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NGOs criticize draft on surveillance

By Gvantsa Gabekhadze
Tuesday, November 25
The next week parliament will decide who will be given access to surveillance and eavesdropping. Two bills were initiated at a parliamentary session on November 24- one prepared by majority MPs Eka Beselia, Gedevan Popkhadze and Irakli Sesiashvili and the second - by Vakhtang Khmaladze, Head of Legal Issues Committee. Parliament will approve one of them and send it to the president to sign.

The initiative pushed forward by Beselia-Popkhadze-Sesiashvili envisages leaving the power to eavesdrop in the hands of the Ministry of Interior Affairs (MIA). However, the MIA will not be able to carry out the action without approval from the Personal Data Inspector. The second initiative by Khmaladze reads that access to surveillance should be given to the Communication Regulatory Commission.

Majority members state that they will support assigning this privilege to the ministry, while the opposition United National Movement and the Free Democrats state that they will support the Khmaladze initiative.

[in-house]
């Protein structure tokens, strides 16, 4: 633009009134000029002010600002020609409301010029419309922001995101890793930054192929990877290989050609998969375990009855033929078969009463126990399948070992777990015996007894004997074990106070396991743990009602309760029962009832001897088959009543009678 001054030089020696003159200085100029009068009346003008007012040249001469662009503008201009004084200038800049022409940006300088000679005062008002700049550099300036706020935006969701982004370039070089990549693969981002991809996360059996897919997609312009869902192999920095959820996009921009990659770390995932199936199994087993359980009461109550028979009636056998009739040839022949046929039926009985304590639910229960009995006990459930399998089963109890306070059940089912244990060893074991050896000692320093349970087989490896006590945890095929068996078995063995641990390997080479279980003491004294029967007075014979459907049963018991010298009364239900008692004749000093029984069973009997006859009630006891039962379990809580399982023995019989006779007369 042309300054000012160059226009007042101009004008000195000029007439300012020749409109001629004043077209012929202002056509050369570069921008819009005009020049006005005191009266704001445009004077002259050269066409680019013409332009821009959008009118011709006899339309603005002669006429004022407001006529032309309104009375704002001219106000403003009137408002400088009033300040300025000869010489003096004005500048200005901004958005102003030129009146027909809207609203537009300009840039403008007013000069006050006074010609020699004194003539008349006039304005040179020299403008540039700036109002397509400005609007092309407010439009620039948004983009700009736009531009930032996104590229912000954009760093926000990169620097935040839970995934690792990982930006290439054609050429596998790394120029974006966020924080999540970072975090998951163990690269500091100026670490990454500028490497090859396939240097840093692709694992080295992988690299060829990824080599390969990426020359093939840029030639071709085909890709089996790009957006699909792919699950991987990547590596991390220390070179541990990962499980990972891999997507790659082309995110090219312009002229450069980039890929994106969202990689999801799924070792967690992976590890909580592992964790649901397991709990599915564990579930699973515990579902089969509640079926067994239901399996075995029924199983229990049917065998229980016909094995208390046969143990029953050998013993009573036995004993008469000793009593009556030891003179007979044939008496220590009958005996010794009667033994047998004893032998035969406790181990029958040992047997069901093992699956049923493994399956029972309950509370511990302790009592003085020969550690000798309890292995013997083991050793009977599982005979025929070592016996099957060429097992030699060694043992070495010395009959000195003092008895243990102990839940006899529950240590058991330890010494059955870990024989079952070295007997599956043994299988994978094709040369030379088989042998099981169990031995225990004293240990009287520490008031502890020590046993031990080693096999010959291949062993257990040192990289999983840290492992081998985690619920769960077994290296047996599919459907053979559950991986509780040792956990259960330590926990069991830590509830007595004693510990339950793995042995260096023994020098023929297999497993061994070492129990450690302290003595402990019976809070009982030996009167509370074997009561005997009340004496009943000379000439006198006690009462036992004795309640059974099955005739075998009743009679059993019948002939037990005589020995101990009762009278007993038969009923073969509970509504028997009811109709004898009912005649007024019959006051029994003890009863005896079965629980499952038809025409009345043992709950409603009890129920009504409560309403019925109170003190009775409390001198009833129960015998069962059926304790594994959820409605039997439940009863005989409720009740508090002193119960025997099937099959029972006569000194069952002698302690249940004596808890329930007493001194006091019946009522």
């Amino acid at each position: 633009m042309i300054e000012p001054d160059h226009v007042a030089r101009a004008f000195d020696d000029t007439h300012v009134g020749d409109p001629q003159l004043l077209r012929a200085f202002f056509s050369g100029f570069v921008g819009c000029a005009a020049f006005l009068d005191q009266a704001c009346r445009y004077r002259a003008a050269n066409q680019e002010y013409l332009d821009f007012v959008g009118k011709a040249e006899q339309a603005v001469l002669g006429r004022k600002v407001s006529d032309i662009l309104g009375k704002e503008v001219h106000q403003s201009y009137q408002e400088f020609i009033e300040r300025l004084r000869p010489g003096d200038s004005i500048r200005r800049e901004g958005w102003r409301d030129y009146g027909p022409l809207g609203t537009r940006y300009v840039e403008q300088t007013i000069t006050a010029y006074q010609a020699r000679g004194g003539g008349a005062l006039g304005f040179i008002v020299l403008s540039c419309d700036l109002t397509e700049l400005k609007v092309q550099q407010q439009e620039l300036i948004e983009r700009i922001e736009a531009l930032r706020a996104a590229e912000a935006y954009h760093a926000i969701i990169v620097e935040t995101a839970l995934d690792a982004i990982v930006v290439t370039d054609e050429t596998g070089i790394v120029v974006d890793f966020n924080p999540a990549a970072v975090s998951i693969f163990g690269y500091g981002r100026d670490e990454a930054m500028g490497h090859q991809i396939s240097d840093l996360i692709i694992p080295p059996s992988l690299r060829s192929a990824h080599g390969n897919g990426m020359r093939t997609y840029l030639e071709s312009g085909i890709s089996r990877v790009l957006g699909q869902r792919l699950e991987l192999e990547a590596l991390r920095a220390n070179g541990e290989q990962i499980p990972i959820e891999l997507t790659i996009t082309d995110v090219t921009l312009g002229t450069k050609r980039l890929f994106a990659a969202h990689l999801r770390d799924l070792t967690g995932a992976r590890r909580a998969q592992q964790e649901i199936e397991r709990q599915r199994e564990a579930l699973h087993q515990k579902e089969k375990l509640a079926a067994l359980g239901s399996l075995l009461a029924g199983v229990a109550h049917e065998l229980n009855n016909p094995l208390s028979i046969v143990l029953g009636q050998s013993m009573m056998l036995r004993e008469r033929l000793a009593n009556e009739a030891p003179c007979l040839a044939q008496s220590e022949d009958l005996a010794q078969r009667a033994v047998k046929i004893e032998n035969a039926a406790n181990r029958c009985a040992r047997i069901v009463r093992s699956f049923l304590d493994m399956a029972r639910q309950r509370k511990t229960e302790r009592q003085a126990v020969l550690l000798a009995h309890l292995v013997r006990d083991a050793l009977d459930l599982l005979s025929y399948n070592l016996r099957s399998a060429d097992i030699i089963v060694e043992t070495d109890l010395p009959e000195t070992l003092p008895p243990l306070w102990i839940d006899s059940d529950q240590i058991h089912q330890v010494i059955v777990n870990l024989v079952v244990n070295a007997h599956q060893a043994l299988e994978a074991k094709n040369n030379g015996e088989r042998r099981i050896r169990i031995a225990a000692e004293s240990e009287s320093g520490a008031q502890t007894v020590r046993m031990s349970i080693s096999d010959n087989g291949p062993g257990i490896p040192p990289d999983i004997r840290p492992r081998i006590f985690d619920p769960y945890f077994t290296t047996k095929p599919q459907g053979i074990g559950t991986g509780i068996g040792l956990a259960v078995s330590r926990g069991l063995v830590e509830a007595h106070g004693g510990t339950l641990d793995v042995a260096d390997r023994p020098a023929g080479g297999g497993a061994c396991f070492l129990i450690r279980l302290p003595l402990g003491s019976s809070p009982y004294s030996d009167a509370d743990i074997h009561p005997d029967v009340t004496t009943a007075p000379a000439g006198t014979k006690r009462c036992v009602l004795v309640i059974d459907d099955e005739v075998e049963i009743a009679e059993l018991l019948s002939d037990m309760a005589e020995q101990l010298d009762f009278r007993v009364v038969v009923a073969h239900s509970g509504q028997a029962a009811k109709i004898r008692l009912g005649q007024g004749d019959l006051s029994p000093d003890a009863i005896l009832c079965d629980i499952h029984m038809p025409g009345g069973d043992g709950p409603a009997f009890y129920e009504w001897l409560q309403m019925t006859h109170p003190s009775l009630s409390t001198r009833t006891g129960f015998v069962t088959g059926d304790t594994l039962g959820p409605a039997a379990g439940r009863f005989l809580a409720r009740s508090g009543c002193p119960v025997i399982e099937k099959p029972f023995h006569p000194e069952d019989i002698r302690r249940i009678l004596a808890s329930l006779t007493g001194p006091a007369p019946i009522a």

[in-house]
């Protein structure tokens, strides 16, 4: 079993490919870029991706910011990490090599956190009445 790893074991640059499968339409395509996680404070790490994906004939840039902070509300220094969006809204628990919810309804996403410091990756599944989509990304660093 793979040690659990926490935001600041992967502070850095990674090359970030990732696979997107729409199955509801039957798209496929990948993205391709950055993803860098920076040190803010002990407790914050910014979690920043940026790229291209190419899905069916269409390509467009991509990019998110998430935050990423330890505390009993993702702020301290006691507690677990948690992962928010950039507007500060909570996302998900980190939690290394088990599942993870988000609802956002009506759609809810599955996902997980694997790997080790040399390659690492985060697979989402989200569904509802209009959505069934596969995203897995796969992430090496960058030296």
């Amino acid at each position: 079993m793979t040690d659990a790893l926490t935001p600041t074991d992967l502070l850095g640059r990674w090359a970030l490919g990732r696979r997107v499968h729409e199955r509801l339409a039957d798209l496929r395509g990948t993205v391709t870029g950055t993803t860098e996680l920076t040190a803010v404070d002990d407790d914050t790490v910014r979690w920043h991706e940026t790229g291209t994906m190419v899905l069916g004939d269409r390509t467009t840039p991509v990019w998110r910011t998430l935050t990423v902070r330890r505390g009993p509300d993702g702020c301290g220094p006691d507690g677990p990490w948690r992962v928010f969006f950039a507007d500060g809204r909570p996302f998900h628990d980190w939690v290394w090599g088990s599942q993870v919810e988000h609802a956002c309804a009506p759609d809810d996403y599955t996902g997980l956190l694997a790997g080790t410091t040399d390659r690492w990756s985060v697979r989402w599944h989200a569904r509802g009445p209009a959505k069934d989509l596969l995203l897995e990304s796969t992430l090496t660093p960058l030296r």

NGOs, which are against the ministry arrangement, made their remarks on November 24. They stress that granting the key to the MIA is unacceptable, as such a solution will increase the risk of illegal surveillance and eavesdropping as it was under the previous government.

“The draft enables the ministry to carry out surveillance without the involvement of the Personal Data Protection Inspector,” the NGOs say. When it comes to the Personal Data Inspector, the NGOs stress that the inspector undertakes the monitoring of the process in any developed country and has no access to the key.

The NGOs emphasize that through the draft the state takes no obligation to release statistical information on surveillance activities. The NGOs forecast that the president might veto the draft if it is confirmed by parliament.

The authors of the draft and members of parliamentary majority ensure that the Beselia-Popkhadze-Sesiashvili initiative is the best option and poses no threats to state security.

Illegal surveillance and eavesdropping was widely used under the previous government. Hours of illegal footage obtained during the UNM administration was destroyed by the Georgian Dream coalition. However, the key for carrying out the activity is still in the hands of the MIA. NGOs wanted the key to be given to the court and mobile operators. The initiative was criticized by the Prime Minister, who pointed out that the mobile operators are of foreign origin and giving the key to them would pose a risk to state security. Giving the key to the court was negatively assessed by Chair of the Supreme Court Kote Kublashvili, who said that the court is due to issue an order for surveillance and it should not be one of the owners of the key at the same time. The NGOs initiative was not registered in parliament.